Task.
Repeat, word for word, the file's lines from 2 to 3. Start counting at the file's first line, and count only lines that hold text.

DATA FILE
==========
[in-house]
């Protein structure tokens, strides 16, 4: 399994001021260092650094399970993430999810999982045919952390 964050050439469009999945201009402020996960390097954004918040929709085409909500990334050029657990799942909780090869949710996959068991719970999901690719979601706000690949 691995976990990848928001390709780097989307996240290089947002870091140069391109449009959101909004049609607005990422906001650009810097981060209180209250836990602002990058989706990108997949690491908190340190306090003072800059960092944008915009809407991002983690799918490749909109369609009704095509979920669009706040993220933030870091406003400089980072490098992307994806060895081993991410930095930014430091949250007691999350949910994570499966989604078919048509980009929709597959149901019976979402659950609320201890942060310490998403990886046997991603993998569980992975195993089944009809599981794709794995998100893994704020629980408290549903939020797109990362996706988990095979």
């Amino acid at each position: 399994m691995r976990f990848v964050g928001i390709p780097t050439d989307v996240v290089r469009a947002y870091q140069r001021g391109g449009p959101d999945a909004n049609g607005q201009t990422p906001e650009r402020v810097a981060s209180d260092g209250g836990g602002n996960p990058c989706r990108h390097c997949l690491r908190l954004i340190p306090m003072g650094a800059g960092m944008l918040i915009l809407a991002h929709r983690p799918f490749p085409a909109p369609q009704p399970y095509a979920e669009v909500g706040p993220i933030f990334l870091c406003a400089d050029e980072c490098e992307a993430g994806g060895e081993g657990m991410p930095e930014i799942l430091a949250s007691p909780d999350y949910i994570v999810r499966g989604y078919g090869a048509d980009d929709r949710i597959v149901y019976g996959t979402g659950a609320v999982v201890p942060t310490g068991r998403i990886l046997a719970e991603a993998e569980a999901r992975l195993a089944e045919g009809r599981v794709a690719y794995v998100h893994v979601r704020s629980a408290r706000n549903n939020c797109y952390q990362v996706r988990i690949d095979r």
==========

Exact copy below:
């Protein structure tokens, strides 16, 4: 399994001021260092650094399970993430999810999982045919952390 964050050439469009999945201009402020996960390097954004918040929709085409909500990334050029657990799942909780090869949710996959068991719970999901690719979601706000690949 691995976990990848928001390709780097989307996240290089947002870091140069391109449009959101909004049609607005990422906001650009810097981060209180209250836990602002990058989706990108997949690491908190340190306090003072800059960092944008915009809407991002983690799918490749909109369609009704095509979920669009706040993220933030870091406003400089980072490098992307994806060895081993991410930095930014430091949250007691999350949910994570499966989604078919048509980009929709597959149901019976979402659950609320201890942060310490998403990886046997991603993998569980992975195993089944009809599981794709794995998100893994704020629980408290549903939020797109990362996706988990095979």
């Amino acid at each position: 399994m691995r976990f990848v964050g928001i390709p780097t050439d989307v996240v290089r469009a947002y870091q140069r001021g391109g449009p959101d999945a909004n049609g607005q201009t990422p906001e650009r402020v810097a981060s209180d260092g209250g836990g602002n996960p990058c989706r990108h390097c997949l690491r908190l954004i340190p306090m003072g650094a800059g960092m944008l918040i915009l809407a991002h929709r983690p799918f490749p085409a909109p369609q009704p399970y095509a979920e669009v909500g706040p993220i933030f990334l870091c406003a400089d050029e980072c490098e992307a993430g994806g060895e081993g657990m991410p930095e930014i799942l430091a949250s007691p909780d999350y949910i994570v999810r499966g989604y078919g090869a048509d980009d929709r949710i597959v149901y019976g996959t979402g659950a609320v999982v201890p942060t310490g068991r998403i990886l046997a719970e991603a993998e569980a999901r992975l195993a089944e045919g009809r599981v794709a690719y794995v998100h893994v979601r704020s629980a408290r706000n549903n939020c797109y952390q990362v996706r988990i690949d095979r």